Last week, after 13 years of bush living, I experienced my very first scorpion sting (not from the one pictured above). It happened while I was busy grabbing wood to make a fire in our donkey
which is a non-electric, non-gas, hot water geyser we use in the bush. There's a metal drum inside there which you can't see.
Anyway, when I picked up the 3rd piece of wood—zap! Initially I thought I had a nasty splinter. But when I pulled my hand away I could find no splinter, just a small, painful pin prick at the end of my little finger. My first thought was “Ooouuuuuch!” and my 2nd thought was “scorpion”! I searched to see if I could find him, but he must have retreated beneath the loose bark because I could see nothing. I beat the small log on our sidewalk, even threw it down. All that fell out was dirt.
To my knowledge scorpion stings in our area are not fatal, so I set about treating myself. We do a lot of self-treatment out here. I’ve read about and heard lots of advice for scorpion stings…like:
#1. “Put ice on it immediately.”
To be effective, this must be done within seconds of the sting. Not after you’ve first examined your finger to make sure there weren’t two puncture wounds* then banged the wood repeatedly for 3-5 minutes to search for the miserable little critter who’s tucked very safely away, then flung the wood into the fire in a final act of vengeance. Actually, Dwight did that for me. (*Two puncture holes would have raised the fang mark, aka snake bite, alert…also a very real possibility). Anyway, I missed the small window of opportunity of immediate icing, by a long shot.
#2. “Dip the bite in gasoline, it’ll draw the pain out immediately.”
Ok, I heard this many years ago and it swifly came to mind. I doubt you’ll find this treatment suggested in medical literature, though I don’t think it would do serious harm either so long as you didn’t stand beside the donkey fire to do it. Either way, I had no gasoline on hand. Pass.
#3. “Wash well with soap and water.”
Check. (Because medical people wash everything with soap and water.)
#4. “Administer an antihistamine—orally (pill) or topically (salve)”.
(One day, when I have an office, I won’t have to store meds in the kitchen with my baking utensils ☺)
Check. Two outta 3 ain’t bad. But by this time, it was (to use the local term) “paining me” quite badly.
#4. “Inject local anesthetic into bite area, if needed, to control pain.” AAaaagghhh...wha-a-a-a-at?! That would be like a double sting and would “pain” very VERY badly. I cringed at the thought and realized that my sting must be quite mild compared to others. Pass.
For about 4 days, my pinkie “pained”, as described at the top of this post, and was useless to the rest of my hand. Thankfully, now at day 7, just a bit of numbness remains. And I'm alive. :)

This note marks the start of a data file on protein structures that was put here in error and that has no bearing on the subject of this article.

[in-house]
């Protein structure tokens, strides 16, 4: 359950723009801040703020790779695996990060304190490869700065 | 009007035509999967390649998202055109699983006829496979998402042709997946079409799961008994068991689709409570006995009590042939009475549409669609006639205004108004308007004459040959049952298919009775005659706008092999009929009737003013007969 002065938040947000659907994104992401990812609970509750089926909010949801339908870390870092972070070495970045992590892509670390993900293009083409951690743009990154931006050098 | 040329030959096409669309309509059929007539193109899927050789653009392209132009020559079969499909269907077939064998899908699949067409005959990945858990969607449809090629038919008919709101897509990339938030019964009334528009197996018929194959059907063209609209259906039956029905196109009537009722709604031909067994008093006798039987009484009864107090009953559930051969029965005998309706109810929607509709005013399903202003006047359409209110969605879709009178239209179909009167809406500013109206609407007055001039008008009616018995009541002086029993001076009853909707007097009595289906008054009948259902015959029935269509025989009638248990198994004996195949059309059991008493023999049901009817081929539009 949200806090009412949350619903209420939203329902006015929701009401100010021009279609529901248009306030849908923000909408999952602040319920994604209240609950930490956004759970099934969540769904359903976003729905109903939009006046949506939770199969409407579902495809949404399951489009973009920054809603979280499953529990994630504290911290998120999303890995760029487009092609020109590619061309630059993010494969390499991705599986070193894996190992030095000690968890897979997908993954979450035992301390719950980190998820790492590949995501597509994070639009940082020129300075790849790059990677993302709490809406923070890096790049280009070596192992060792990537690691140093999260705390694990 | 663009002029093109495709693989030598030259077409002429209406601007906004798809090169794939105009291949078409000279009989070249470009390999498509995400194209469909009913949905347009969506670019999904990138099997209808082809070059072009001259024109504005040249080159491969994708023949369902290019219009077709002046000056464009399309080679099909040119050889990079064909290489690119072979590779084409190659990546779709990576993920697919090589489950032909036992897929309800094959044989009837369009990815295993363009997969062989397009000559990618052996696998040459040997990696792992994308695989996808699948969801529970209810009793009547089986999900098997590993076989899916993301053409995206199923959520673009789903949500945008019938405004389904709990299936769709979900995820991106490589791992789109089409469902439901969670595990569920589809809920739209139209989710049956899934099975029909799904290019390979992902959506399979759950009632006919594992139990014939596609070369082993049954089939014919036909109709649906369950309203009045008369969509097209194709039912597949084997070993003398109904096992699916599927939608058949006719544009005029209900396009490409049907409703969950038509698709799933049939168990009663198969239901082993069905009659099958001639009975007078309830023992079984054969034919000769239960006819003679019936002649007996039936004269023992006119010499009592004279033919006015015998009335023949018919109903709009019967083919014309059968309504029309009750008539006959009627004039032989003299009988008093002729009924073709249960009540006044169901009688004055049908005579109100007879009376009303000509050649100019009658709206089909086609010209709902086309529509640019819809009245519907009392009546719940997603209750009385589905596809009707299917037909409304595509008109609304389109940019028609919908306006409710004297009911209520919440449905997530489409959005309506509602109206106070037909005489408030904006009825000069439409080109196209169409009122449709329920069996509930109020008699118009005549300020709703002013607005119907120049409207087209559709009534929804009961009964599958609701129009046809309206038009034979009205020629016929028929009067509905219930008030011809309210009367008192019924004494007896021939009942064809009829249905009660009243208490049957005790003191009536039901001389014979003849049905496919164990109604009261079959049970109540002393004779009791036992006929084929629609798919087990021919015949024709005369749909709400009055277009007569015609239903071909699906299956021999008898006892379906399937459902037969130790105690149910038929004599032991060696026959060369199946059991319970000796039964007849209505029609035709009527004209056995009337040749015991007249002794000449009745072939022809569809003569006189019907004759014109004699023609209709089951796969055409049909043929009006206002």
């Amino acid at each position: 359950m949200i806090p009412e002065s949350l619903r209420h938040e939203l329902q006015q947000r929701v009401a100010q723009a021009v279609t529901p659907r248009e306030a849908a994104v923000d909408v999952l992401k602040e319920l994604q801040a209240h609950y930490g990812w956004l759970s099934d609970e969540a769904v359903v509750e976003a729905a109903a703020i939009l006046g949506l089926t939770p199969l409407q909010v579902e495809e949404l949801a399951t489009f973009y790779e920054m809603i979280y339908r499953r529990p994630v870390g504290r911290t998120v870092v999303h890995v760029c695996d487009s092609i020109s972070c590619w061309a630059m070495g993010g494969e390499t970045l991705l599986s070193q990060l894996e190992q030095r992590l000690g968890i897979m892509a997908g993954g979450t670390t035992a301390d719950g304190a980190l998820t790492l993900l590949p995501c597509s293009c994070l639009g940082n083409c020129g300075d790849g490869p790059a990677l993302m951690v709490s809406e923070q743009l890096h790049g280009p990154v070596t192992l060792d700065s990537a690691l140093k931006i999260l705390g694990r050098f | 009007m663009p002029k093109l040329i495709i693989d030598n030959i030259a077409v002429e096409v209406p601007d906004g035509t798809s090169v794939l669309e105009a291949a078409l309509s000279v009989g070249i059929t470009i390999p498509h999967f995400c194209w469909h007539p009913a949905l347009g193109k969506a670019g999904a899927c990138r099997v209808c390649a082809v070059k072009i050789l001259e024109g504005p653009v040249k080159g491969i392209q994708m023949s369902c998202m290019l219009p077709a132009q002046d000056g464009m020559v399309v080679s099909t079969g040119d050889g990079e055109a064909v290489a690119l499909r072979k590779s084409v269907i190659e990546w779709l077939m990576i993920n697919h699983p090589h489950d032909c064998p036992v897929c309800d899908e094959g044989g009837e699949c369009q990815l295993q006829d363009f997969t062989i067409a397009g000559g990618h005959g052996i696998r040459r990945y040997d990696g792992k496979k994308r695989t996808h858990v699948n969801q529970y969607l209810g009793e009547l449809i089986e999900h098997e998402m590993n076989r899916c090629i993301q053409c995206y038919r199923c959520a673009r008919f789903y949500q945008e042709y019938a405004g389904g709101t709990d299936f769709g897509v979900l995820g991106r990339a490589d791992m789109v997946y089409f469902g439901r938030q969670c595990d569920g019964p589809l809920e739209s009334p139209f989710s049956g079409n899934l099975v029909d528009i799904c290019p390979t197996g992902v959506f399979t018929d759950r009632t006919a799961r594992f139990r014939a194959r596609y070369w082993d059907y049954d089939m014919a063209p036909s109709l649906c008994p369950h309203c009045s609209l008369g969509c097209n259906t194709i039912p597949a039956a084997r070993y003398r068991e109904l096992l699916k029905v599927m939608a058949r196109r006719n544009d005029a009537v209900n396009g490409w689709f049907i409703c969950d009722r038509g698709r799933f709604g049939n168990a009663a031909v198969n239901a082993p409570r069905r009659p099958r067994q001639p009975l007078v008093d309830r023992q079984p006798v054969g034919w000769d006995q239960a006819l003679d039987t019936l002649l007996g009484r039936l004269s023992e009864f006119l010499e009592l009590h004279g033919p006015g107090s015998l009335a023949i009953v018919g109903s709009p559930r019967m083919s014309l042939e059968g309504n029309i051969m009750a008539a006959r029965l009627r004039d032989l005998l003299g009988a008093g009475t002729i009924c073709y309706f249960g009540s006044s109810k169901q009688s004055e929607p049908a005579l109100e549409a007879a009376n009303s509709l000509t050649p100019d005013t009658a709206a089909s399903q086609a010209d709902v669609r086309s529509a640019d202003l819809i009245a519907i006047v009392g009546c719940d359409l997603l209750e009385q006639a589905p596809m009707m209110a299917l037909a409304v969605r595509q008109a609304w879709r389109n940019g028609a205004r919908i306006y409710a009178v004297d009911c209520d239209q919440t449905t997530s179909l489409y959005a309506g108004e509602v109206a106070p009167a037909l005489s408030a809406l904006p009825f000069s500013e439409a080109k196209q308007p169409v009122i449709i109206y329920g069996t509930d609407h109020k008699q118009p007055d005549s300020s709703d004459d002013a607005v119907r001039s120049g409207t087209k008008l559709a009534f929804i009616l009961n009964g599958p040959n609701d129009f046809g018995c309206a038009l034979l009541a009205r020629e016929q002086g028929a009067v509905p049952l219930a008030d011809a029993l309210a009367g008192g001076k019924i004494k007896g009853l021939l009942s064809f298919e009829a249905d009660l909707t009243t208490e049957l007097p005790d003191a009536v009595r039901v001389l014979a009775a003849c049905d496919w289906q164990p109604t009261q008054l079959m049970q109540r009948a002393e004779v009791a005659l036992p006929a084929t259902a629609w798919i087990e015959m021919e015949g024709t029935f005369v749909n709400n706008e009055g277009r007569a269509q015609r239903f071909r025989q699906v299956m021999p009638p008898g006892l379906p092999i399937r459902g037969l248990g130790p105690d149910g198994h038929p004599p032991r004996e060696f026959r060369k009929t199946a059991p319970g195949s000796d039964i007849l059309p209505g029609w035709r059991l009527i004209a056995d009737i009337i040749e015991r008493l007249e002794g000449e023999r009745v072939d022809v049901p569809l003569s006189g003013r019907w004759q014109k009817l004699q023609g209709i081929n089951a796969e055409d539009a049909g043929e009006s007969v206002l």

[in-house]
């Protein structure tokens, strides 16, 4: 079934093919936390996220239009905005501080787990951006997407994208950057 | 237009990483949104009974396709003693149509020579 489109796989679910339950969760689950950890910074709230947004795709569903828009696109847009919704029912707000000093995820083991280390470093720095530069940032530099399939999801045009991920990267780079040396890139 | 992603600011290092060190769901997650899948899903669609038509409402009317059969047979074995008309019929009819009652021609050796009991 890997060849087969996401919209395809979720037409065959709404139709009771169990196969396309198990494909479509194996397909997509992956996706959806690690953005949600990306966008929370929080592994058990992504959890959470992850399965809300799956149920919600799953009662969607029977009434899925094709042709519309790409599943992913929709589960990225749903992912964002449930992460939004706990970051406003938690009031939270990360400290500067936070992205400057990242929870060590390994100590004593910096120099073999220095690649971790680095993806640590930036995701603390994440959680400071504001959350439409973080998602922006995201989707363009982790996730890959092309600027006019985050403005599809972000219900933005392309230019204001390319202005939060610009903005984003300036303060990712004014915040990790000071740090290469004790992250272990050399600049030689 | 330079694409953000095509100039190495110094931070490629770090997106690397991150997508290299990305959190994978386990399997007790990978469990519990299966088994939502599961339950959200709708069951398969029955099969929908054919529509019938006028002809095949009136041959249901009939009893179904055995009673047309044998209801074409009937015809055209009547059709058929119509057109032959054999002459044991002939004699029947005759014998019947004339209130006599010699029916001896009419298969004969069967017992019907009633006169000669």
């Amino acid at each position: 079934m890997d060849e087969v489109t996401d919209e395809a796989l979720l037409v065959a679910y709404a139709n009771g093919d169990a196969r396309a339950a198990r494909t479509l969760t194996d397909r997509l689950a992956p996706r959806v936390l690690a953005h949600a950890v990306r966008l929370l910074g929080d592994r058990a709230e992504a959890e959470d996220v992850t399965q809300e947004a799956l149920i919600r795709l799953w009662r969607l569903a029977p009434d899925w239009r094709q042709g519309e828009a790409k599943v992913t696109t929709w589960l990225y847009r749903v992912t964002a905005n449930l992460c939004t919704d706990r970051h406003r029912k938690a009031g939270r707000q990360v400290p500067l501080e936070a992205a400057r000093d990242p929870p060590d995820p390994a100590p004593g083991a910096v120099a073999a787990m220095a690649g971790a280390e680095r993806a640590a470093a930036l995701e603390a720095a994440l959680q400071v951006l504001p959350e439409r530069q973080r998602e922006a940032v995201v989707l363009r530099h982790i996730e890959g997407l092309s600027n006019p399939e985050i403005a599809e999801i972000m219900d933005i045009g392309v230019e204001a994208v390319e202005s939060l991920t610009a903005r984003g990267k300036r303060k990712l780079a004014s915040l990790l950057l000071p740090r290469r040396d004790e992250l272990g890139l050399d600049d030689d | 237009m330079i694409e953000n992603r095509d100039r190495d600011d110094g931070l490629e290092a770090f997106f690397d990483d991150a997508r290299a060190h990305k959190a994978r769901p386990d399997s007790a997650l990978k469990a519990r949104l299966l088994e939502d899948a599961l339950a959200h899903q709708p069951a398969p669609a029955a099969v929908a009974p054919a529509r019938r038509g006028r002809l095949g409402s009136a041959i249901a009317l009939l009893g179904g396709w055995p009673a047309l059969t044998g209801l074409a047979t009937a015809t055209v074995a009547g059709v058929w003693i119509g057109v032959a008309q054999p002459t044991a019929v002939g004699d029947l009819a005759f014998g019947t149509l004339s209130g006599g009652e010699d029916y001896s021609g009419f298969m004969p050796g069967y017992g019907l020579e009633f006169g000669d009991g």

Moving along, I’m pleased to say that Dwight finally arrived home Saturday night, quite tired though from his travels. (Click here to read his updated blog post.) Between unpacking and, sadly, being called on by a local family to transport the body of a loved one who passed away, his Sunday wasn’t particularly relaxing. (And then there was the scorpion sting thing :P) I’m also sad to say that the very sick mommy of the tiny baby (previous post) died last week as well. We will trust for the best for the little one in her granny’s care.
Monday and Tuesday were a flurry of activity following up on stuff and problem solving. Socorrista Ernesto and I made a few widow/orphan home health visits. Here is a photo of Mae Farese, with her daughter who is blind (and friends), in front of their new home.
(When construction was just beginning. Living hut in background.)
Her leg is now better and she’s able to get around on her crutches again. Yay. They’re pretty anxious to get moved in. Just waiting on windows and doors.
On Wednesday, it was time for Dwight and I to pack yet again for a very short trip to South Africa to have vehicle maintenance done, computer’s repaired, saws sharpened, office supplies purchased, dr’s & dentist visits, construction supplies picked up, mail box checked etc.
On our way down, we came across some brush fires. It’s that season again.
We stopped for a few photos and I noticed some beautiful Lilac-Breasted Rollers darting across, up and down and on and off the road.
At first I thought it was because their nests were being burned (also a possibility) but then I noticed they were actually catching insects scurrying across the highway to escape the fire. I remember now that these birds, like many others, eat scorpions once they’ve beaten them around for awhile in their beaks to kill them (who wants to get stung in the mouth??).
You go bird!
(above photo at http://photo.net/photodb/photo?photo_id=8557577)